Amid the social whirl of Washington society balls, in the midst of the American Civil War, lovely young Alice Green meets a dashing Mexican aristocrat, Angelo Iturbide. Over the protests of her family, she marries Angelo, who is the son of Mexico's last failed (and executed) Emperor. When rebellious leader Santa Anna is exiled, Angelo feels it is safe to take Alice and move back to Mexico.
Alice quickly adapts to life in Mexico, embracing the culture and the food and tweaking her name to the more Spanish 'Alicia.' Soon she is pregnant and the couple have a healthy son who they name Agustin.
Not long after Agustin's birth, Mexico is invaded by the French army. They drive out the Mexican Republic's president, Benito Juarez, and it seems that all of Europe conspires to place a new Emperor on the throne. This time a Hapsburg (they rule everywhere else, why not Mexico, too?) in the form of Maximilian, Archduke of Austria. Unfortunately for Max, he is basically forced to accept the throne of Mexico and also forced to relinquish his birthright in the process. His wife, Carlota, is determined to go to Mexico, anything to escape the boredom of their European backwater.
From the start, Maximilian and Carlota are ineffective rulers, at best. They have no real interest in or talent for leading, Max would rather chase butterflies than attend to the business of running a country. They have some problem within their marriage, too. Though both are young (Max in his thirties, Carlota in her twenties), they have no children. They take the extraordinary step of requesting that the Iturbides turn over their two year old son, so he can be raised as the heir to the Mexican throne.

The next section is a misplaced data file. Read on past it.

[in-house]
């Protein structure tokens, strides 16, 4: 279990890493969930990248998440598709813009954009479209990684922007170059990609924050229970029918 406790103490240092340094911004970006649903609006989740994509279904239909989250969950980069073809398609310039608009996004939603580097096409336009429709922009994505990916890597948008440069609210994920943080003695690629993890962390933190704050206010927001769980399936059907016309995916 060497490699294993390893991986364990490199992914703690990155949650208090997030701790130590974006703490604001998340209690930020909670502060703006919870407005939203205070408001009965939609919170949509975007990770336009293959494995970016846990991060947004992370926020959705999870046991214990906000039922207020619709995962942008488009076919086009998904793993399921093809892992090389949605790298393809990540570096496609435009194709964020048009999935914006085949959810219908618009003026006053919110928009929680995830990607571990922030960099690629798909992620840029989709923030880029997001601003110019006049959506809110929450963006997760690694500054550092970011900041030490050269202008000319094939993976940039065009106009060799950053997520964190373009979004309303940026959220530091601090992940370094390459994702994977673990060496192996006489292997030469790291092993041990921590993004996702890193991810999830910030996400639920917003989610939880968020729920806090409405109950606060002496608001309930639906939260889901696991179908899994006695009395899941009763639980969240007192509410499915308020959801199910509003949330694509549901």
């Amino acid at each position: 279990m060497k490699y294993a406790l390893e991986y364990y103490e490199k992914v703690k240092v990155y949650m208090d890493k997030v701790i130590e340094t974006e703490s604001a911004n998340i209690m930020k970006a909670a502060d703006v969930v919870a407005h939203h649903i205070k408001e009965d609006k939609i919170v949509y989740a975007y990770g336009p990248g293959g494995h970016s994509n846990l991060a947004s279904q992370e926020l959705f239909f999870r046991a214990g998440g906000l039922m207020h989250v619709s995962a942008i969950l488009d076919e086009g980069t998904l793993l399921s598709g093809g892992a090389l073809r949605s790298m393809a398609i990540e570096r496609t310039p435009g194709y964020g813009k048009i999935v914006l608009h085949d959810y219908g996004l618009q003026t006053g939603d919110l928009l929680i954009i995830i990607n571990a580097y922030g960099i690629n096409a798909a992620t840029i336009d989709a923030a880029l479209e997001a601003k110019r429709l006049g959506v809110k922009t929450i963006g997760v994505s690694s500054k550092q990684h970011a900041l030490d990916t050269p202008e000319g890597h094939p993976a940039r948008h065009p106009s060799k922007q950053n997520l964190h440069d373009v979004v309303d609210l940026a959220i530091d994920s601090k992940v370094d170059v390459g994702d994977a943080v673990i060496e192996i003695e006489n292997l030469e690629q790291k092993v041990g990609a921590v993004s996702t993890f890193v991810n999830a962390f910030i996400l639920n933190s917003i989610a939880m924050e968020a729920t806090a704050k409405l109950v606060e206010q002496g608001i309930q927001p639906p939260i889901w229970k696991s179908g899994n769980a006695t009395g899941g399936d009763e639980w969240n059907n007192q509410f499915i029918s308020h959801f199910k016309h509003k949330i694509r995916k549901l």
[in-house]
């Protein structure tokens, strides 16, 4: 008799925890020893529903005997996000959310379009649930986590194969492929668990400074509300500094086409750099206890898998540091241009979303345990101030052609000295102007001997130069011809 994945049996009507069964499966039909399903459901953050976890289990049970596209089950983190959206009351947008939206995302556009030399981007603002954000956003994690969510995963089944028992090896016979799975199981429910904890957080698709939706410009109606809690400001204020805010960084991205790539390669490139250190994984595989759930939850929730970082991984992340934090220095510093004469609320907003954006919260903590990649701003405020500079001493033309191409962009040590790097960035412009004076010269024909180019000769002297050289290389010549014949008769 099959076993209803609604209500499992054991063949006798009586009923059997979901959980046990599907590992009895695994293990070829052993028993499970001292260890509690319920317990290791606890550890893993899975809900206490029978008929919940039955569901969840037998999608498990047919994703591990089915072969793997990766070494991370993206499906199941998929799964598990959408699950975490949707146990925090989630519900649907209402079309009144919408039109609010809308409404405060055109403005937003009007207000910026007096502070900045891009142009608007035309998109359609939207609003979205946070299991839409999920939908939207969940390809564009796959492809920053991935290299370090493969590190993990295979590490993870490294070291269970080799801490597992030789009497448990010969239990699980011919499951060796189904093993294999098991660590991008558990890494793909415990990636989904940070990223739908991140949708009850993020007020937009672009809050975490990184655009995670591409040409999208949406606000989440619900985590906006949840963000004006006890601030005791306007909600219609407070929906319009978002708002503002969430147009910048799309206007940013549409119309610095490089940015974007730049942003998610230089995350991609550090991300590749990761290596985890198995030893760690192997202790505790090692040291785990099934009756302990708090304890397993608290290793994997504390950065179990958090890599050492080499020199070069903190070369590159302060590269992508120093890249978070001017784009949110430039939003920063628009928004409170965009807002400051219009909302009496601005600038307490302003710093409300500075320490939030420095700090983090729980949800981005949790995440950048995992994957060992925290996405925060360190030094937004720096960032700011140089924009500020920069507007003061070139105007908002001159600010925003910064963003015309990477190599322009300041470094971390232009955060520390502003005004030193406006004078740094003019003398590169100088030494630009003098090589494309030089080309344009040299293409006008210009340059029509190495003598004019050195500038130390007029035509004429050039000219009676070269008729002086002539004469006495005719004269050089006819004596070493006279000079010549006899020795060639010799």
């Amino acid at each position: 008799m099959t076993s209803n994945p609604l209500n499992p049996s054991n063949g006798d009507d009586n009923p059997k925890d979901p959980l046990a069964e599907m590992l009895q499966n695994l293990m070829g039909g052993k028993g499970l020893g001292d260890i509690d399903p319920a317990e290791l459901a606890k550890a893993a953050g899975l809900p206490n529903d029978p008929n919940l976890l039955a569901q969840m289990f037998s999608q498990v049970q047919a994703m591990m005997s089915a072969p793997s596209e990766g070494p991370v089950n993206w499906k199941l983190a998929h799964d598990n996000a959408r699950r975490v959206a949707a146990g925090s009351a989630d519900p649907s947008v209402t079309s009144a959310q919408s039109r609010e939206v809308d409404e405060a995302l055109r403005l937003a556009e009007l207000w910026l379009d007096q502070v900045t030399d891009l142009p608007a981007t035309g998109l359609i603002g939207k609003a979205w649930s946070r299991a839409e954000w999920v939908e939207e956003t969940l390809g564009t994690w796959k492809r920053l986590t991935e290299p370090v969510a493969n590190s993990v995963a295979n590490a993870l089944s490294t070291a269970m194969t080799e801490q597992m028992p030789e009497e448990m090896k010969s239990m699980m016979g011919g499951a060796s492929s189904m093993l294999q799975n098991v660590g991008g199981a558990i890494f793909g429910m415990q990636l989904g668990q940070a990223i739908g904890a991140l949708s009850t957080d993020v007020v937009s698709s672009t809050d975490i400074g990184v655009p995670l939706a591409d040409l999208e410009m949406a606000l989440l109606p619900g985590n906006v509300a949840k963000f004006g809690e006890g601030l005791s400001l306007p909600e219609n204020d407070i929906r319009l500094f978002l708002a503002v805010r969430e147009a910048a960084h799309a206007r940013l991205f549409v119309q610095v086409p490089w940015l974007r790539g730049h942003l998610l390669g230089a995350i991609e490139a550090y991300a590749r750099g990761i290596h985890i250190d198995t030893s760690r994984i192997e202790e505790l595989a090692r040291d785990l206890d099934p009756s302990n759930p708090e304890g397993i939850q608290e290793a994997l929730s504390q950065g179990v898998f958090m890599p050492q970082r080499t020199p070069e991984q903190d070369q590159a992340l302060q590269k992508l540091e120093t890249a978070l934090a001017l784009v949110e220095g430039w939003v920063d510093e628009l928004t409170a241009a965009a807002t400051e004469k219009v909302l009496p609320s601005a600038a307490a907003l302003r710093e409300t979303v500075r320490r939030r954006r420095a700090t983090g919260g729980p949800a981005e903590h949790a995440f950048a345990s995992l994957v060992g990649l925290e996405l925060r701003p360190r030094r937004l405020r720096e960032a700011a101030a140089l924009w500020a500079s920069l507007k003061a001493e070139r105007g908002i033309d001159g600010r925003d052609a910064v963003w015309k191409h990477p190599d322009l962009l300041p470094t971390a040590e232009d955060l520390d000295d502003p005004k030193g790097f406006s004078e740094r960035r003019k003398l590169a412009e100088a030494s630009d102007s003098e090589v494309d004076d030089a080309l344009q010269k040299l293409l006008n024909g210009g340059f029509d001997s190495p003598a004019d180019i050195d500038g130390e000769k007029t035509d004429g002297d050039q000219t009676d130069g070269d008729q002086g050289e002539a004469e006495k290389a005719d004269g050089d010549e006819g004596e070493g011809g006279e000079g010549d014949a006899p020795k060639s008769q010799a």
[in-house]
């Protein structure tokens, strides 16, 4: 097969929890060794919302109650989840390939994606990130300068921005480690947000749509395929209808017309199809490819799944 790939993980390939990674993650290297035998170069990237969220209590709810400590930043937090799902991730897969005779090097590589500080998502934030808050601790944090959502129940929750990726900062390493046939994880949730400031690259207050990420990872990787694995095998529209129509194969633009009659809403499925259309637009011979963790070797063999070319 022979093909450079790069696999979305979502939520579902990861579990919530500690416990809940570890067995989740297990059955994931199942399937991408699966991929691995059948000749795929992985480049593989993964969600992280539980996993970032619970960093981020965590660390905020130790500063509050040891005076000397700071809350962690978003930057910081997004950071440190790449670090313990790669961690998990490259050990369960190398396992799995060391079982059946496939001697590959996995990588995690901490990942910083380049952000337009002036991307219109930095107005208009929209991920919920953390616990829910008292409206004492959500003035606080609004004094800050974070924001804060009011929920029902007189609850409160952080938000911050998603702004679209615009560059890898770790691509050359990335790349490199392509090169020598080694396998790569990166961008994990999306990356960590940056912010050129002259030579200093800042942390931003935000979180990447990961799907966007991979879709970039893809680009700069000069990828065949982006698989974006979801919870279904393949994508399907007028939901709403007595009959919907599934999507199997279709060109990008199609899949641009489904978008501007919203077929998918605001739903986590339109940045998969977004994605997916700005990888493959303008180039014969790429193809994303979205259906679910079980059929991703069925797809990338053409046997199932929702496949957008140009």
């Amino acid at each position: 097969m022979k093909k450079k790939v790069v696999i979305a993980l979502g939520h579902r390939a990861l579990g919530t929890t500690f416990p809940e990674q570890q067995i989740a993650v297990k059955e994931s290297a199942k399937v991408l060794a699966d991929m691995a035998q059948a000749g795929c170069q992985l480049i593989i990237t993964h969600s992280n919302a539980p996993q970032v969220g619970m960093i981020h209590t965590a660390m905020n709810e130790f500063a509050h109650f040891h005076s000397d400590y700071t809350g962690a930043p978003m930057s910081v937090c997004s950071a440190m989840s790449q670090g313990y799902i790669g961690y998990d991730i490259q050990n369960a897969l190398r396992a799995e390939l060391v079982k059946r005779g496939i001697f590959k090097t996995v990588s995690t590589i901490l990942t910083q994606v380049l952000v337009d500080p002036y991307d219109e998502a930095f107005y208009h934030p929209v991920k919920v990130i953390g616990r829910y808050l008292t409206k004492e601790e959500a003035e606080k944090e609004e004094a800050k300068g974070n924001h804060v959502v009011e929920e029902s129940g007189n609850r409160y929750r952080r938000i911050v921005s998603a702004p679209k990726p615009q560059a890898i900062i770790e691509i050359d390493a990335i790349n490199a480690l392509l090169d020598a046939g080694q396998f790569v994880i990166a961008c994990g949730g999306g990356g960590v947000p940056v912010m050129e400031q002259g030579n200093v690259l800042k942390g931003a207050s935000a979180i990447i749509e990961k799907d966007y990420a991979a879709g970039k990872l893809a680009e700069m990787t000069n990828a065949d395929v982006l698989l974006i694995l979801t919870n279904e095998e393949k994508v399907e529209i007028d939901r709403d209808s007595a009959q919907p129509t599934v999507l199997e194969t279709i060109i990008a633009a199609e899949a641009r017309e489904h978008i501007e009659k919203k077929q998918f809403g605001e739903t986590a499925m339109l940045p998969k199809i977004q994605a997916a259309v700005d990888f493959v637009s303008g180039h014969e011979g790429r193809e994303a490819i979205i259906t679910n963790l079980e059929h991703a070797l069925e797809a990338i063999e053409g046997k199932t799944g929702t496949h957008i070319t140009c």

The reasons for this request are never explained fully. Alicia sees it as a fantastic opportunity for her son, to be educated in the best European schools and to have a future that his parents could never provide for him. She is assured that she will be able to see the boy daily. Angelo is totally against what amounts to giving his only child away. He resists and resists but finally is unable to stand against the pressure. They sign Agustin over to Maximilian and Carlota.
The instant the boy is safely ensconced in the palace, Angelo and Alicia are exiled and forced out of the country. Their efforts to reclaim their son are hampered by Mexico's slide into chaos as the government breaks down, Europe turns its back and the French Army begins to retreat.
This is a fascinating and complex novel about a little known period in Mexican history. The author's extensive research and richly detailed settings bring to life nineteenth century Mexico in a vast, colorful tapestry. From the lowly kitchen maid and the rough soldier to the bluest blood of the European aristocracy, we are treated to pieces of the story from every point of view. While I enjoyed the way the author wove together the many characters, I did find the profusion of them slowed down the narrative a bit for me. A reference chart would have been helpful for keeping them straight.
All in all, a very enjoyable book, a must read for the dedicated historical fiction fan.
The Last Prince of the Mexican Empire by C.M. Mayo is published by Unbridled Books. ISBN 978-1-932961-64-5
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Devourer of Books
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We Be Reading
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- The Tome Traveller
- New Hampshire, United States
- Bibliophile, Anglophile, Traveller... I have been an avid reader all of my life, since I took the Dr. Seuss Dictionary away from my Mom when I was less than a year old because I wanted to read it myself. In college, where I earned my degree in English Literature, I was often asked "What are you going to do with it?" Now I finally have the answer to that question!!! Being employed as a Flight Attendant for twenty years has given me a lot of life experience and, better still, a lot of time to read. I love to travel for fun, too.